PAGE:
Paul Parfitt - Associate Director (Technical)
Heating, ventilation and air-conditioning (HVAC) systems are used to maintain indoor air temperature, humidity and, most importantly now, air quality at healthy and comfortable levels. Employers are required by law to ensure an adequate supply of fresh air and a minimum working temperature in order to provide a healthy working environment. This has not changed.
A well maintained and operated system providing good ventilation can help reduce the spread of coronavirus. The Health and Safety Executive (HSE) advises focusing on improving general ventilation, preferably through fresh air or mechanical systems.
The risk of air conditioning spreading coronavirus (COVID-19) in the workplace is extremely low as long as there is an adequate supply of fresh air and ventilation. Many air conditioning systems not only provide heating and cooling but also distribute fresh air to the occupied areas. HSE suggests distributing outside air using fans or similar to prevent pockets of stagnant air. Air conditioning units by design provide this air distribution.
In short, you can continue using most types of air conditioning system as normal. Some may require adjustments to controls and air distribution. If you use a centralised air conditioning / ventilation system which introduce a percentage of fresh air whilst recirculating air between different rooms, it is recommended that recirculation mode is isolated and the system is switched to full fresh air.
The spread of COVID-19 has been linked to many factors in indoor environments. Research is ongoing to determine the exact mechanisms, this includes the impact of airflows within a space. Terminal units, such as fan coils and DX units, usually provide both local cooling/heating and fresh air and so are often integral to the distribution of fresh air in a building.
During the summer the guidance was to increase outside air by adding mechanical ventilation and/or opening windows. Now the lower outside temperatures have created issues where the indoor temperature has become too cold, frequently dropping below the minimum statutory temperature. This is also creating a heating load that is often unattainable with existing plant or is imposing an energy demand that is unaffordable and wasteful.
The following guidance is provided to:
Whether to switch the unit off depends on the location, use and occupation density of the area it serves.
Unit serves an area occupied by just 1 person and the air recirculation is all local to that zone:
The fan coil can operate as normal. Any contaminated droplets of moisture in exhaled air will only be recirculating to the person who exhaled it in the first place. The fan coil should be switched off when that person leaves the zone in case others enter in their absence. If the area is to be subsequently used by another person, the surfaces should be cleaned down before it is switched back on again.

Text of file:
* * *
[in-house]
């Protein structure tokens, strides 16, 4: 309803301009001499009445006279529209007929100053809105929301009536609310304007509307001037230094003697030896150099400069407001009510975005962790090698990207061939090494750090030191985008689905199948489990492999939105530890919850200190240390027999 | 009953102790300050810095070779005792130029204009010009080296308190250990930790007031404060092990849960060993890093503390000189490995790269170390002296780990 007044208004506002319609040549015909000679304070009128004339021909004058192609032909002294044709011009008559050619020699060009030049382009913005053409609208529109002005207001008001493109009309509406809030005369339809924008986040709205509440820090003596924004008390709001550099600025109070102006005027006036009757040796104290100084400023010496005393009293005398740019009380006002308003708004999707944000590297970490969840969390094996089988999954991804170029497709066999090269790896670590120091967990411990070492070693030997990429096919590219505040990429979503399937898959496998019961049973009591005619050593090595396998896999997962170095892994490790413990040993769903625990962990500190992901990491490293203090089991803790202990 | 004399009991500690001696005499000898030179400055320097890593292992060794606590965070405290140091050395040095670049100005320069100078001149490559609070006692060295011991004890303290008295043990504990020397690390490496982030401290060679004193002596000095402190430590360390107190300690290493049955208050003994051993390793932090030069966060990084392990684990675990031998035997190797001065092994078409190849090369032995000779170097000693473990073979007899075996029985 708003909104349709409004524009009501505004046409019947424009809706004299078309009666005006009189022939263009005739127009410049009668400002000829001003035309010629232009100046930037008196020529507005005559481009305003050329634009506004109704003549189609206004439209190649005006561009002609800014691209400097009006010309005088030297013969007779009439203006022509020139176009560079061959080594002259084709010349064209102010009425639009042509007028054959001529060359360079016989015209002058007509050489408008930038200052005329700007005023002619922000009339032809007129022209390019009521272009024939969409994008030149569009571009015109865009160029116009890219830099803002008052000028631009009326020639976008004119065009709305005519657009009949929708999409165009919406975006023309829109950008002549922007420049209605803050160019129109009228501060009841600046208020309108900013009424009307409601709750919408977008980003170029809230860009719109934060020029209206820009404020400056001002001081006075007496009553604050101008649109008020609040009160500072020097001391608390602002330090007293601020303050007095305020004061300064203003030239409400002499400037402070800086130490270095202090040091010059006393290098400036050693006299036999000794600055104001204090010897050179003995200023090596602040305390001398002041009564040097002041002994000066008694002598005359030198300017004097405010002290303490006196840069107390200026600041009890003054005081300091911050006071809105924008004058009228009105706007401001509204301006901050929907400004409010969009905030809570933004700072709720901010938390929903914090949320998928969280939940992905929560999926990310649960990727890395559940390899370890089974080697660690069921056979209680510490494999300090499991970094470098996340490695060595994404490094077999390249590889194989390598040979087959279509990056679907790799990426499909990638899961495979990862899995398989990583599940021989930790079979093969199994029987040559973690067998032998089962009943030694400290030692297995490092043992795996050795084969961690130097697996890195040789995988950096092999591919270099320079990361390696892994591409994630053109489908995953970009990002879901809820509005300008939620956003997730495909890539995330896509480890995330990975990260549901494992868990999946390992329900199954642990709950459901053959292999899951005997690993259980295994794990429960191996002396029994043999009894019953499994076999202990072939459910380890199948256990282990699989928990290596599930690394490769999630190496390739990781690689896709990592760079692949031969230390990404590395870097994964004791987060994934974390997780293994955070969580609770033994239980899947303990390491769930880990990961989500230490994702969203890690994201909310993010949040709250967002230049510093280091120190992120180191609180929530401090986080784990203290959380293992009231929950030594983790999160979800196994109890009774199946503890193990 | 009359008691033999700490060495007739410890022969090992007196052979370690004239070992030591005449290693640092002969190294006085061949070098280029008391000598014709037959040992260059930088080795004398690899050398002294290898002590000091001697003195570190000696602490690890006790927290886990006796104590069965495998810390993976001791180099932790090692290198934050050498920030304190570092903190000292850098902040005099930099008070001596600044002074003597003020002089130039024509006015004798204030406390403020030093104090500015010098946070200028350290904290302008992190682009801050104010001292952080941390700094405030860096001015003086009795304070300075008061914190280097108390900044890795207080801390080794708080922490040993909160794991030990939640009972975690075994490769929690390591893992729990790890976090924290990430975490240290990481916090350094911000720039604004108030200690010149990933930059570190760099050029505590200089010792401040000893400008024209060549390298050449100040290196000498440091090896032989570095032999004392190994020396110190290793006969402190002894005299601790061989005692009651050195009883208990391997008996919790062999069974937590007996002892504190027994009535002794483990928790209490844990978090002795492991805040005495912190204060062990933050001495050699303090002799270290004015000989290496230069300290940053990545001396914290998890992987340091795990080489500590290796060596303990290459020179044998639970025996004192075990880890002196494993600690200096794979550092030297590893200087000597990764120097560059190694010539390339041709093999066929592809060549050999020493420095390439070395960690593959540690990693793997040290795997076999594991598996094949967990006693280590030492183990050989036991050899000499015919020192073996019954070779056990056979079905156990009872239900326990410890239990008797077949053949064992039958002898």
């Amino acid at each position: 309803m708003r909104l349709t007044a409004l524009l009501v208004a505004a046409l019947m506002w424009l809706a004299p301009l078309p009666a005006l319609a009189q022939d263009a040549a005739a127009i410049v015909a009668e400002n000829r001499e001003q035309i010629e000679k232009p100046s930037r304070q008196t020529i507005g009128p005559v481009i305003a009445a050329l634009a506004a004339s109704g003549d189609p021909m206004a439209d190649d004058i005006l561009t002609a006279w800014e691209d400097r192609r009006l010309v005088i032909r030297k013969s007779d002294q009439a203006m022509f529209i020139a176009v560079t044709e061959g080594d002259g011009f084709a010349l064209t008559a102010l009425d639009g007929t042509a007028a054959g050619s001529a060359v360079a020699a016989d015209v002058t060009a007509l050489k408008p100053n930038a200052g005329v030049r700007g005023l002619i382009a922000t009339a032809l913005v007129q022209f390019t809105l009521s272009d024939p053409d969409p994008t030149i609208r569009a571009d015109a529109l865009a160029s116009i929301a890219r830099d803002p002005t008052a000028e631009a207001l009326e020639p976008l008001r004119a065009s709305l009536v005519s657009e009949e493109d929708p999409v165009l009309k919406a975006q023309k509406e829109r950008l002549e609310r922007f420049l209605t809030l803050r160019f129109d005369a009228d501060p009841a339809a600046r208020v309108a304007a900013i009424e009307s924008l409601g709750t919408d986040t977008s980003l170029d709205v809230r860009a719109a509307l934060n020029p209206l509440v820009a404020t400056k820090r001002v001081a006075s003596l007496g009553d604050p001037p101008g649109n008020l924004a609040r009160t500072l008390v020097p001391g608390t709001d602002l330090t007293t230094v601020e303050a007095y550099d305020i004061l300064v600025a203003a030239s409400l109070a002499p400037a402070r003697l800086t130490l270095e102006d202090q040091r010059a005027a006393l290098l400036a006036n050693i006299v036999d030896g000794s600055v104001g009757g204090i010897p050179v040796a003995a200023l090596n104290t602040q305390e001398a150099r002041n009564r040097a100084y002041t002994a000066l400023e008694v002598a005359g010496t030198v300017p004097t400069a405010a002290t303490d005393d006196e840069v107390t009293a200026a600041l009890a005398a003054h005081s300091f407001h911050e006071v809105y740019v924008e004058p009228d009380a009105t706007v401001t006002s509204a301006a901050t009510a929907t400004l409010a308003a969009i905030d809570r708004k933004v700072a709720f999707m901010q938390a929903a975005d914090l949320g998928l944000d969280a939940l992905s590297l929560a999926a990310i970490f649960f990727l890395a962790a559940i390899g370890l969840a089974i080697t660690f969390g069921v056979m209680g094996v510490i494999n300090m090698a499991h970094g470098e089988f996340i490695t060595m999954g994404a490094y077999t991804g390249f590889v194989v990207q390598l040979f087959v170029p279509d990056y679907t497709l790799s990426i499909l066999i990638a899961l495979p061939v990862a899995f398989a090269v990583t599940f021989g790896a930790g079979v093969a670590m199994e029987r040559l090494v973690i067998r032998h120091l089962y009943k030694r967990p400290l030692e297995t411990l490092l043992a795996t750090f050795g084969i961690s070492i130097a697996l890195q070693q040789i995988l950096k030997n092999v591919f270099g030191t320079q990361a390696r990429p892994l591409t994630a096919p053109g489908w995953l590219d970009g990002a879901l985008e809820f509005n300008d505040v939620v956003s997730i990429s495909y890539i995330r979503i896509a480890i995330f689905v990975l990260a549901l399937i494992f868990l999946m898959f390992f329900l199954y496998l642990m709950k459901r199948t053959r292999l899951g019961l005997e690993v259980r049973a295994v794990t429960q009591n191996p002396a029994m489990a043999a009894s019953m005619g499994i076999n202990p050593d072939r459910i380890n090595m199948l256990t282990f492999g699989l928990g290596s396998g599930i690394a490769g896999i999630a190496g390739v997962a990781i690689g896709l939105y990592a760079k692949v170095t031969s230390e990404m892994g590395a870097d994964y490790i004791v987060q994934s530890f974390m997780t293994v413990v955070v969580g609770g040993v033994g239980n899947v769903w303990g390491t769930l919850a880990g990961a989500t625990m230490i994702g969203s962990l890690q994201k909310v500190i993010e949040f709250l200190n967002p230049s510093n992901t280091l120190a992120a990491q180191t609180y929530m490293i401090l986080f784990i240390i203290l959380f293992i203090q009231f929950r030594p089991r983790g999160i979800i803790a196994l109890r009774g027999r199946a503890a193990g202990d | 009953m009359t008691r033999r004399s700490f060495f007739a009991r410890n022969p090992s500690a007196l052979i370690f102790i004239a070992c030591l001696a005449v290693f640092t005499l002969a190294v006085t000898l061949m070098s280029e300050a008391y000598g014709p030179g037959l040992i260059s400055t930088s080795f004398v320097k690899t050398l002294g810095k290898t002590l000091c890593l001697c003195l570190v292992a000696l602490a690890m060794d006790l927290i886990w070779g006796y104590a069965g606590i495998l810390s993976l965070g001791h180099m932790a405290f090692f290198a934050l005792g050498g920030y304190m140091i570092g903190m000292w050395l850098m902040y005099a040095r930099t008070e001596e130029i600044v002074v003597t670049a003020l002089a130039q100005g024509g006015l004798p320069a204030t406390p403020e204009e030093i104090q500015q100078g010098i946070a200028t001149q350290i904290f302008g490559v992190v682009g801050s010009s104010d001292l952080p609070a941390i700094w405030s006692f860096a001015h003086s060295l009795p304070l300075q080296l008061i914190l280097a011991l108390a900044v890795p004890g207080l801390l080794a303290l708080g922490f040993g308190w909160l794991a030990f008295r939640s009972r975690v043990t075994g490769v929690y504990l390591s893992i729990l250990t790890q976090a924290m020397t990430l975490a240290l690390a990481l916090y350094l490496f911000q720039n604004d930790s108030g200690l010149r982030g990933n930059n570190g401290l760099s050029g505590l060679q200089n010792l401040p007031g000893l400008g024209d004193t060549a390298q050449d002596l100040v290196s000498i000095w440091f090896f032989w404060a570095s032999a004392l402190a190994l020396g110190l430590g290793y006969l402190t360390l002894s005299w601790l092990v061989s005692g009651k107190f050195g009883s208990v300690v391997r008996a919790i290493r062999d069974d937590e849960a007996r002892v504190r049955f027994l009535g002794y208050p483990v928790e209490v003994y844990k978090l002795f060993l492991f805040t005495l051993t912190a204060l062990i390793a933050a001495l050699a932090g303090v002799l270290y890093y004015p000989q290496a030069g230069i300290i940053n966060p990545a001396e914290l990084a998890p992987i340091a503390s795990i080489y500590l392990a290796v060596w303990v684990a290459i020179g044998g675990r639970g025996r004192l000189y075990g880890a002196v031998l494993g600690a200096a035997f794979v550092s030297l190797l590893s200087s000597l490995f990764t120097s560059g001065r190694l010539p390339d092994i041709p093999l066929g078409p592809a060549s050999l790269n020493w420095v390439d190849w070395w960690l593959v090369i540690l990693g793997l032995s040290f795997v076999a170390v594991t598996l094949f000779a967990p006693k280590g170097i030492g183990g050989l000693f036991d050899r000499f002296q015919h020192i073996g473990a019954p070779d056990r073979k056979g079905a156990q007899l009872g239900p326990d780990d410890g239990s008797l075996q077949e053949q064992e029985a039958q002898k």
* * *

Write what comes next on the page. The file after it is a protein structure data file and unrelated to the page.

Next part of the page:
Unit serves a multiple occupied area with limited fresh air being supplied into the zone:
Switch the fan coil off as the potential for air flow distributing a contaminated air droplet towards other people is higher. If it cannot be switched off, follow the guidance below.
Unit serves a multiple occupied area and it cannot be switched off or there is a good supply of fresh air to the zone:
Care should be taken as to where people are positioned in the area in relation to the air flow emanating from the unit. The fan speed should be turned down to a low
speed setting to minimise air throw. Modifications to grille locations or air deflections could be considered. Fans should be continuously operated to avoid resuspension of virus sediment in filters when the fan is turned on. Continuous operation and exhaust ventilation will remove virus particles. Timer setting can be changed to fan only or lower temperature operation during time of non-occupancy to reduce energy usage.
Extra duct cleaning, over and above the normal procedures, is not deemed necessary as ventilation systems are not a contamination source and viruses attached to small particles will not deposit easily in ducts.
Increasing ventilation is more efficient but if this is not possible, room air cleaners with HEPA filter efficiency, can effectively remove particles from the air in a comparable way to ventilation. Electrostatic filtration (not the same as room ionizers!) can be considered. Studies have shown electrically charged hydroxyl radicals to be effective in combatting viruses and contamination in air.
This guidance has been put together using information from Health and Safety Executive (HSE); Building Engineering Services Association (BESA); Chartered Institute of Building Services (CIBSE); Federation of European Heating, Ventilation and Air Conditioning Associations (REHVA).
The information is current at the time of publication. Research is ongoing and may supersede this information at any time.
HSE Air Conditioning and ventilation during the coronavirus pandemic
BESA Summary of Practical Measures For Building Services Operation
REHVA COVID 19 Guidance - How to operate and use building services / Coronavirus outbreak
CIBSE COVID 19 Guidance - Guidance for staff, members and visitors
Workplace Health, Safety and Welfare Regulations 1992 - Approved Code of Practice and Guidance
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